Friday, August 15, 2014

Stanford Medicine X (Part Deux): Pondering Illness and Self-Disclosure in the Digital Age

[2nd in a mini-series of posts about attending the Stanford Medicine X conference this September.]




As if I weren't already deep into pondering illness and self-disclosure in the digital age for the upcoming panel at Stanford Medicine X, this morning I woke up to a Mashable article reporting that Robin Williams was in the early stages of Parkinson's Disease.

I zoomed in on these two paragraphs within the statement from Williams' wife, Susan Schneider:
"Robin's sobriety was intact and he was brave as he struggled with his own battles of depression, anxiety as well as early stages of Parkinson's Disease, which he was not yet ready to share publicly.
It is our hope in the wake of Robin's tragic passing, that others will find the strength to seek the care and support they need to treat whatever battles they are facing so they may feel less afraid."
I, for one, will be watching to see if and how the public conversation shifts from being about depression and alcoholism to being one about PD. And what if Robin Williams had gone public with this information? Annoying counterfactual or stimulus for thought? I hope it's the latter.

Thanks to digital technology, that care and support is now available 24/7 to anyone who is not only willing and able to access online communities of support, but willing to disclose what hurts and disturbs at all levels -- body, mind, and spirit.

At this point in the 21st century, people do seem more willing to use online social networking communities to disclose illness, chronic and/or terminal. Have online digital technologies in general, and online communities especially, changed the parameters of self-disclosure? I believe so. For the better? I say "yes" to that as well, although there can be unintended (but not unexpected) consequences of doing so.

This is exactly what Pam Ressler (@PamRessler), Susannah Fox (@SusannahFox), Colleen Young (@Colleen_Young) and I will address on Sunday, September 7, 2014 at 9AM during our panel, "Communicating the Experience of Illness in the Digital Age" at the Stanford Medicine X conference. And yes, we've created a special hashtag for it: #MedXsm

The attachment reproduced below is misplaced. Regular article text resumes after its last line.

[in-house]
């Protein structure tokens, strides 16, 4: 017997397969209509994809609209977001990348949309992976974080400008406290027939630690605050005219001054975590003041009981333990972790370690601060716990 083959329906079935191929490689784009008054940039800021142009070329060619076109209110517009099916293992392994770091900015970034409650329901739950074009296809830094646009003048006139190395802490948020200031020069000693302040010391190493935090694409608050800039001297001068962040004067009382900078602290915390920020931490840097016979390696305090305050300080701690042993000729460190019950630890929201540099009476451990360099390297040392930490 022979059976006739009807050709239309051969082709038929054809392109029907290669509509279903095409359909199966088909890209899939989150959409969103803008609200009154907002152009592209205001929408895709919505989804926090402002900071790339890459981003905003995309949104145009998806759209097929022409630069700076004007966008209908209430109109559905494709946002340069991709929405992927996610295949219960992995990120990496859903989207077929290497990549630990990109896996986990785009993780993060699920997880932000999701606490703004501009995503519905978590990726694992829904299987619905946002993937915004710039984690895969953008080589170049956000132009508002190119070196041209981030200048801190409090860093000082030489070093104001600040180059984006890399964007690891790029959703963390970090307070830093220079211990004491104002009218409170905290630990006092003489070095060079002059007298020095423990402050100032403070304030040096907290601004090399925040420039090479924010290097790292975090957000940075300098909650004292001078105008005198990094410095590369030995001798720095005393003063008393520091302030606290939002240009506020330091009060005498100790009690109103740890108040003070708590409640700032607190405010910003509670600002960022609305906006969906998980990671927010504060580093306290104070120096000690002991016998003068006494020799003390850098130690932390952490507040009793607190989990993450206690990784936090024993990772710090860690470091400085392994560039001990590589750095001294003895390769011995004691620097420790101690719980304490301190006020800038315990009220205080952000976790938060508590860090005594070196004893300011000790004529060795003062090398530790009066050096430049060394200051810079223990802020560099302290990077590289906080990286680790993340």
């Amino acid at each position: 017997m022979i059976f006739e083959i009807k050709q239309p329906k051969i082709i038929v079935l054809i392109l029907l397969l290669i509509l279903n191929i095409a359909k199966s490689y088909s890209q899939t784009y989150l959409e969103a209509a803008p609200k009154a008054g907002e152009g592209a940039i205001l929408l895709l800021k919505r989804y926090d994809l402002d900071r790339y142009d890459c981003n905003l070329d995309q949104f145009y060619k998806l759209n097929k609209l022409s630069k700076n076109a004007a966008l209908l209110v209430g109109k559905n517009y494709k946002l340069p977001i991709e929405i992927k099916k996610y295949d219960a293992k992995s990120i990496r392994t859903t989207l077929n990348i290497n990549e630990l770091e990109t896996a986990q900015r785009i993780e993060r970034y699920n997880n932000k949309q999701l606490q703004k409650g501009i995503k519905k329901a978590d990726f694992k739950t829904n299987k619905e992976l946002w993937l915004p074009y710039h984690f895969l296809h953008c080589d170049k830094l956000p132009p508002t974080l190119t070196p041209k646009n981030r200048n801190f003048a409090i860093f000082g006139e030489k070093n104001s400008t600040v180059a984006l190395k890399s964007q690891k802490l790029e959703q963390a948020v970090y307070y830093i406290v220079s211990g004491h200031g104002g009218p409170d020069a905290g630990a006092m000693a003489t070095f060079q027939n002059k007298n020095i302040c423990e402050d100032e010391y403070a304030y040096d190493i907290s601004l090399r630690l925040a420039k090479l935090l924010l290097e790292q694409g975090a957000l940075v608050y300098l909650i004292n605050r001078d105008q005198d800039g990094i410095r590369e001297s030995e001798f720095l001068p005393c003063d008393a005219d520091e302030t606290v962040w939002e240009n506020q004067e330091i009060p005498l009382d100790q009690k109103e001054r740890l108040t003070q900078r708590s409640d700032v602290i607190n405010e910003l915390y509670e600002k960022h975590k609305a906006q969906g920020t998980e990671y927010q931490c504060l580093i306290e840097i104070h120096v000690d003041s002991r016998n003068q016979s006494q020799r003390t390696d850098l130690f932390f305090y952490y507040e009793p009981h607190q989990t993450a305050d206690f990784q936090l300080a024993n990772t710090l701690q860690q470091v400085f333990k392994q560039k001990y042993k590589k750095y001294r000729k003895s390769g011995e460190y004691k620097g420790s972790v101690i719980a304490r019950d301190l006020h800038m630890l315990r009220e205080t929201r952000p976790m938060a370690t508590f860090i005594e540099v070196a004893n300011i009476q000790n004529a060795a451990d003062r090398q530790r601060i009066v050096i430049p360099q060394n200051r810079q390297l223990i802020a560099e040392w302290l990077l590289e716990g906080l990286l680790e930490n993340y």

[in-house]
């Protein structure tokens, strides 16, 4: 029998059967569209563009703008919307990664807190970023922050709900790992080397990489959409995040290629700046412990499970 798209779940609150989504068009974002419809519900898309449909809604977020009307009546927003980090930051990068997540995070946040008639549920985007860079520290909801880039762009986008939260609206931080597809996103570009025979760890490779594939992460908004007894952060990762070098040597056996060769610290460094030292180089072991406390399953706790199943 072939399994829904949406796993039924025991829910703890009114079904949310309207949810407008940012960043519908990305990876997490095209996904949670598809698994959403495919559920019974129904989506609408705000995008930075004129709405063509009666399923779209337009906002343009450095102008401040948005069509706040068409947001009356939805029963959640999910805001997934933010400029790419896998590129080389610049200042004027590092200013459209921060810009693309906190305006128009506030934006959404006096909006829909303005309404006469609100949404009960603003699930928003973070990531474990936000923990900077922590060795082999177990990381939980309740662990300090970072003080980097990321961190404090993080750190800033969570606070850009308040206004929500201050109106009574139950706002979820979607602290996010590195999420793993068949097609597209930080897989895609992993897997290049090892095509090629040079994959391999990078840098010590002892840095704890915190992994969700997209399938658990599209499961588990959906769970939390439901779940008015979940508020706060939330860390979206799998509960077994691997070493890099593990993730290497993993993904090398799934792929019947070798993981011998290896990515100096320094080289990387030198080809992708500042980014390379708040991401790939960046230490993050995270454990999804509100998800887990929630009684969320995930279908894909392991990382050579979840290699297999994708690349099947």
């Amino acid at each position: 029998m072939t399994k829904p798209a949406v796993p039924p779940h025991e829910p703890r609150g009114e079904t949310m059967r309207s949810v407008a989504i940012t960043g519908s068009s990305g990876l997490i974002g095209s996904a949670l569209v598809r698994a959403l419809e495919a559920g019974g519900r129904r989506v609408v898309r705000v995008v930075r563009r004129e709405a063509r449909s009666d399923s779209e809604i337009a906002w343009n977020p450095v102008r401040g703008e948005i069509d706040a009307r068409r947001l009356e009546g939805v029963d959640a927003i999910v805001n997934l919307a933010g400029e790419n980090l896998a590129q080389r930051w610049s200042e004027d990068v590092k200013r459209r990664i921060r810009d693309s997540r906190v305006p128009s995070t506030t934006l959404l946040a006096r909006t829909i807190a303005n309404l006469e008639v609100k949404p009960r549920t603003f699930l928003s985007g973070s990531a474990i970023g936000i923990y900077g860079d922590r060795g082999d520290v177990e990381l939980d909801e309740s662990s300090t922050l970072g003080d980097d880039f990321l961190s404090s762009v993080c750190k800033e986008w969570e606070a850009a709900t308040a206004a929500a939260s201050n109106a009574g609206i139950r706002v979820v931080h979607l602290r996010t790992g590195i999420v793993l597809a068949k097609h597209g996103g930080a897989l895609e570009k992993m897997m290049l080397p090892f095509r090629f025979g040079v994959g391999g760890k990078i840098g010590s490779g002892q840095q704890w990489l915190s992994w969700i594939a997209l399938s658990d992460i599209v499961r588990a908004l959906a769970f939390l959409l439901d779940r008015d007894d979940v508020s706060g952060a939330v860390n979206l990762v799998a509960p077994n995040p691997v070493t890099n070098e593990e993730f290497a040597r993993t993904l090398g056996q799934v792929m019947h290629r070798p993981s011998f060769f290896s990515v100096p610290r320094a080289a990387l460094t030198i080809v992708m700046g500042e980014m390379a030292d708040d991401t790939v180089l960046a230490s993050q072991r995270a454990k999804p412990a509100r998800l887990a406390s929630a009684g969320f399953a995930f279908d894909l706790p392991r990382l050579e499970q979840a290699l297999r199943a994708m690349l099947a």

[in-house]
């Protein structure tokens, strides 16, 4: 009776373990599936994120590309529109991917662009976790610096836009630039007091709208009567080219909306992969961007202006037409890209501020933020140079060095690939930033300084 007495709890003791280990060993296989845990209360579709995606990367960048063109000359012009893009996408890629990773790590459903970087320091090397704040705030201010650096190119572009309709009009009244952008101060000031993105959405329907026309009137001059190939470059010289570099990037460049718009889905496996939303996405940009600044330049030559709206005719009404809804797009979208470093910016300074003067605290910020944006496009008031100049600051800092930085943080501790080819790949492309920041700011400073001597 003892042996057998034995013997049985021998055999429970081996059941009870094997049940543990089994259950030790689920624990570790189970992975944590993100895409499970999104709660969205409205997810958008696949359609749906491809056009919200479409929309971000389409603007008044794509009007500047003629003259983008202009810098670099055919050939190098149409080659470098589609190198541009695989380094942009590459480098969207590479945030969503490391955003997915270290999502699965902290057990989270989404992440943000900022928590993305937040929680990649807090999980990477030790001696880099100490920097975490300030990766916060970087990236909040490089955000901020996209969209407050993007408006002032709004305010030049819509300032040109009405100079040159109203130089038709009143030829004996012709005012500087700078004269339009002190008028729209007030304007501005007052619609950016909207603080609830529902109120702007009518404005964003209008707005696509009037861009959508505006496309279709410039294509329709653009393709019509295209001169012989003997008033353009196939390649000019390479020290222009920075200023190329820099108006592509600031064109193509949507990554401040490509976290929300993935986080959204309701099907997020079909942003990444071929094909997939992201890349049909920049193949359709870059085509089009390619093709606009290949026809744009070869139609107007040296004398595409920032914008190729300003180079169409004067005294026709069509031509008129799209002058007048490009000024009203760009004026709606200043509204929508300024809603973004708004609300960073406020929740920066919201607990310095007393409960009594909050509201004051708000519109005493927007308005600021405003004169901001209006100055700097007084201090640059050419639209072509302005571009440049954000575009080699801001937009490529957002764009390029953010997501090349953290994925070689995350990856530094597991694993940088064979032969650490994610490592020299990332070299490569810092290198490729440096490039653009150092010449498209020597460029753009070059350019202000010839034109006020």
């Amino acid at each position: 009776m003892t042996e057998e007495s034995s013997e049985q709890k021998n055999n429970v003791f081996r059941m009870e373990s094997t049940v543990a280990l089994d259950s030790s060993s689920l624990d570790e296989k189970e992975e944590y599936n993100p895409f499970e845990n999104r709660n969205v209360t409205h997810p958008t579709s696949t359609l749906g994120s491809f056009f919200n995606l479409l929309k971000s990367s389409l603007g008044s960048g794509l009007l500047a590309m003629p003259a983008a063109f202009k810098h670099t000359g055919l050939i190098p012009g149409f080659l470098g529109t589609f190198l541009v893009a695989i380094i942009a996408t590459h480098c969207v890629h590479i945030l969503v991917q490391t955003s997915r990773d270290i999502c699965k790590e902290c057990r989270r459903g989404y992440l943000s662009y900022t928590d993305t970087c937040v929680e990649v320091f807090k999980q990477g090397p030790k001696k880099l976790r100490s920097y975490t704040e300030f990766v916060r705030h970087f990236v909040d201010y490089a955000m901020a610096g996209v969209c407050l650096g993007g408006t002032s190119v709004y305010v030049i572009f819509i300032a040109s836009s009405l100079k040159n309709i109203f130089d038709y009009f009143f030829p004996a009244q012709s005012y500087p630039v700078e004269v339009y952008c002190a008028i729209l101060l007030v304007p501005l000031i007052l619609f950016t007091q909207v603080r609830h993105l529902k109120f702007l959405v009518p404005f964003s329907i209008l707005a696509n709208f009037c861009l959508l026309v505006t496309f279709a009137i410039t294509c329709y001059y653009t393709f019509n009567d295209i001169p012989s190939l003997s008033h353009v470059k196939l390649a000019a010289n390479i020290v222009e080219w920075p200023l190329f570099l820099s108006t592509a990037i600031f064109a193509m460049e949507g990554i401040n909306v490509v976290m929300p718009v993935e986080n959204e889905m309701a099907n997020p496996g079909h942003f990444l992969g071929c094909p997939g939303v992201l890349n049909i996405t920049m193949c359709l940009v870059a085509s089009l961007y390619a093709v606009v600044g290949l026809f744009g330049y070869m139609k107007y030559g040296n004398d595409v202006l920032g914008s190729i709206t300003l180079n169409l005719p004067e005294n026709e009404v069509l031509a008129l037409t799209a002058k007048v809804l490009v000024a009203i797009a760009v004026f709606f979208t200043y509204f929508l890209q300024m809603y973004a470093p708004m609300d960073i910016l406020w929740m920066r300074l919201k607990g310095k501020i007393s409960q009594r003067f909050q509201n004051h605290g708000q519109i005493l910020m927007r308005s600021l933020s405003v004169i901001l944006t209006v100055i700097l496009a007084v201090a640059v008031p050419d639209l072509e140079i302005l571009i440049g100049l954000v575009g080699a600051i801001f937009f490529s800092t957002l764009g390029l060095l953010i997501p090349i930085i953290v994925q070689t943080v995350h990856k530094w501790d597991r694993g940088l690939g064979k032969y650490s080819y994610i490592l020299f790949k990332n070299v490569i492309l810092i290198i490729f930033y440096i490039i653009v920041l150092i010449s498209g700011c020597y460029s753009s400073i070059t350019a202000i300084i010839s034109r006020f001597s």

But wait, there's more! We decided to "flip" the panel, a technique grounded in the practice of "Flip Teaching" wherein students are invited to learn before getting into the classroom. It's a technique that generates more productive classroom engagement. It's also a technique gaining traction in the world of healthcare (see: Flip the Clinic, a Robert Wood Johnson Foundation initiative).

In practical terms, this means we're offering and inviting resources and conversation before heading out to Stanford. At the foot of this post you'll find links to blog posts from Pam, Susannah, and Colleen, plus one to the Storify that Susannah is curating.

Meanwhile, we want to know what you think about the new world of disclosure -- self or otherwise.

  • How has self-disclosure changed for you in the past five years?
  • What factors have led to those changes?
  • Are you more or less likely to engage with someone who openly discloses personal health information? If you're likely to engage, is it in public or via the back channel?
You're invited to carry on in the comments box. I'm hoping you do.

More Background
  • Pam Ressler's post about the panel: 2014 Medicine X: Communicating the Experience of Illness in the Digital Age, which addresses the abyss of understanding about what it means to live with chronic and/or terminal disease.
  • Susannah Fox's post about the historical context for sharing health and illness online: Communicating the experience of illness in the digital age
  • Colleen Young's post about self-disclosure and online community development: I want my sex life back! TMI? Or gold for online communities and their managers?
  • Storify with content and conversation about the upcoming panel, including highlights from the #hcsmca chat (August 6, 2014).
Attend MedX via livestream by registering for the 2014 Global Access Program.

5 comments: